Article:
Sunday, December 15, 2013

How to cope with stress.

The holidays are filled with opportunities for excitement and, unfortunately, stress. So, this week I thought I would arm each of you with one more way to cope effectively. Many psychologists, including me, have spent their careers studying the psychology of experiencing and coping with different types of stress. What we know, is that stress is a natural process that integrates physiological and psychological information to promote performance and survival in challenging situations. Like many processes, it’s a two-way street between mind and the body when it comes to identifying and responding to stress. For example, when the mind recognizes a stressful situation it increases your heart and respiratory rates while redistributing blood and glucose (energy) to the brain and muscles. These physiological changes help you to “think on your toes” and move faster, in case there is a need to run away. Similarly, when our heart races and breathing gets faster, our mind can sometimes interpret that as a sign of distress whether it is warranted or not.

What we also know is that these physiological changes that are intended to help us, are often over interpreted and result in panic or under-performance. In psychology, this is sometimes described as the difference between threat and challenge. Threat is when a situation or task requires more resources than are available at the time, while challenge is when the resources available are equal to or greater than those necessary to complete the task. In the present studies, the example given for this is of a skier. Placed at the top of a black diamond slope, a skier with years of training would experience a rush of adrenaline, increase in heart rate, and a surge of energy to the brain and muscles. This is a challenge met with excitement. A different skier, with limited experience and/or shabby skis, may experience similar physiological arousal to the challenge but experience fear instead of excitement; threat. Resources in this theory can be anything, from time, money, materials, social support, or experience that would be helpful in completing whatever task there is in front of you.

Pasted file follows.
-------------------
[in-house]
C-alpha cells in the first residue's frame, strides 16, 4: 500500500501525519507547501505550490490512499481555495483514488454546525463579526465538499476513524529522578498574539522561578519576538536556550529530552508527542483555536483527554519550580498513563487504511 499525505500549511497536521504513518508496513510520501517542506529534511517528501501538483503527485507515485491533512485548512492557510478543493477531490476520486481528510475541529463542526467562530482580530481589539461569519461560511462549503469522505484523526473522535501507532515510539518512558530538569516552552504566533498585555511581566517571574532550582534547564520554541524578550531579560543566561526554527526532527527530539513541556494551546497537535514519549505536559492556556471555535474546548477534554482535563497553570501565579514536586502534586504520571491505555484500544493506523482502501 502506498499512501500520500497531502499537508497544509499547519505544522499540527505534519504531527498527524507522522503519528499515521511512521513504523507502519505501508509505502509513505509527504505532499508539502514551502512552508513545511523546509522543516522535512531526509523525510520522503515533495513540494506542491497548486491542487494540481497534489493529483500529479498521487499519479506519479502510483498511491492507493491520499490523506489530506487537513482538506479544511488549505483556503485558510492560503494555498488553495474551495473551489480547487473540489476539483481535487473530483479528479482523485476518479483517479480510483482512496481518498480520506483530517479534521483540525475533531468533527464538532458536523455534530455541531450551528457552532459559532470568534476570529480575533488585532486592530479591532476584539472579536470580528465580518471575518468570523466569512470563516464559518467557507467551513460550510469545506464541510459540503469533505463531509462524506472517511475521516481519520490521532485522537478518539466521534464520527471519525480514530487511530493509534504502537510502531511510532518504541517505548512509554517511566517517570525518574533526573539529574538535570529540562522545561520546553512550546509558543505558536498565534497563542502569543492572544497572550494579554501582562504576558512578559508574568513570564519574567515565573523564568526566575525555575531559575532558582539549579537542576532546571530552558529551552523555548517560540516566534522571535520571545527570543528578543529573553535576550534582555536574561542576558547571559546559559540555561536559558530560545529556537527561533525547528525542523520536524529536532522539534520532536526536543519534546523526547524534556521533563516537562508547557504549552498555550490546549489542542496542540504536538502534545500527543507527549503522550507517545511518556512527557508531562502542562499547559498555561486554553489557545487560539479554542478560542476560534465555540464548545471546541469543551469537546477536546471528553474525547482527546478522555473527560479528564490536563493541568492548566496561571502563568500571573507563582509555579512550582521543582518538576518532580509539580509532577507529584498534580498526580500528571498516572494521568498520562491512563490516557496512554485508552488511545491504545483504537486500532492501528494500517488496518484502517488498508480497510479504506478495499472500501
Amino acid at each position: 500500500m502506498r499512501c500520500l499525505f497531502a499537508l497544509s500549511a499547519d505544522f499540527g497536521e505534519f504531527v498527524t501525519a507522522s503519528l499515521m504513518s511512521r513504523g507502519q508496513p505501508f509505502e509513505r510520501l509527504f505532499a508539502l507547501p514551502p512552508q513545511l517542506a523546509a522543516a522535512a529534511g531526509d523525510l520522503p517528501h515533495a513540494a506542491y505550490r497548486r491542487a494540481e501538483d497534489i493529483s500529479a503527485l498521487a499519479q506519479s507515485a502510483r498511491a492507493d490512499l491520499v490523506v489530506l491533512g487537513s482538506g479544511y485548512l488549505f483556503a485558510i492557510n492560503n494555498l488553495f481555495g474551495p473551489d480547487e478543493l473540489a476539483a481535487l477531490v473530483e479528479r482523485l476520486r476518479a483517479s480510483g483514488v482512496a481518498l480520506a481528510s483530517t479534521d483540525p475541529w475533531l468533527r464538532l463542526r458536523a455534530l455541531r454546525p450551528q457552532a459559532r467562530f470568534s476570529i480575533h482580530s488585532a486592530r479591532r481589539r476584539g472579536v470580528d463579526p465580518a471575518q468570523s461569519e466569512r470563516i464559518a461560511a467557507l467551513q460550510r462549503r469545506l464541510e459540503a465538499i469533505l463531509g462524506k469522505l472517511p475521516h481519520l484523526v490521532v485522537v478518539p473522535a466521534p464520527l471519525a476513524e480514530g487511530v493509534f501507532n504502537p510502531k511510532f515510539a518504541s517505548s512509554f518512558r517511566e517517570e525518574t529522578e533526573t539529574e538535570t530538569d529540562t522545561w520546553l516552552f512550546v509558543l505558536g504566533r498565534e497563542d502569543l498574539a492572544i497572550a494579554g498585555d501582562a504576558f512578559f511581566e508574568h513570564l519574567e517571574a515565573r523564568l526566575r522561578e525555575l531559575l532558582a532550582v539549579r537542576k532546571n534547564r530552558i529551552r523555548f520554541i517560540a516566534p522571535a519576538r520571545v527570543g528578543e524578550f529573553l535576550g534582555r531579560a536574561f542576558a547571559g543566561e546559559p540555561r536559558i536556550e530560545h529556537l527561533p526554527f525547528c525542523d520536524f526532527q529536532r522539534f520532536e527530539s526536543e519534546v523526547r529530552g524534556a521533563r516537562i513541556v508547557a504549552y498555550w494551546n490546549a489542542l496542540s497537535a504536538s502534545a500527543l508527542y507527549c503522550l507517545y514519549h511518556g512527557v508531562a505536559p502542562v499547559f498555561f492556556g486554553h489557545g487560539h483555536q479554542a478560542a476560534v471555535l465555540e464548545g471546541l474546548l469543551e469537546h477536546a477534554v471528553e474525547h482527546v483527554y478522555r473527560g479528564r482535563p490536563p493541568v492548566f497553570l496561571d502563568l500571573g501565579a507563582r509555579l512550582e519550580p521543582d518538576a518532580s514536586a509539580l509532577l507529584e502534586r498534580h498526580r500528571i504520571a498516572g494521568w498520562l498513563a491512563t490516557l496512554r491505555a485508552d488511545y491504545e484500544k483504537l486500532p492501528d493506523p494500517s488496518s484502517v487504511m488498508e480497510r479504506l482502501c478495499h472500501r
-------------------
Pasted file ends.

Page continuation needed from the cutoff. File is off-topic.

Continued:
So given all we know now about the complex interactions between the mind and the body when it comes to stress, what can we do to cope with stress better when we have to?

Well, Dr. Jeremy Jamieson of University of Rochester and his colleagues recently conducted studies addressing the question:  

What can we do to cope with acute stress better?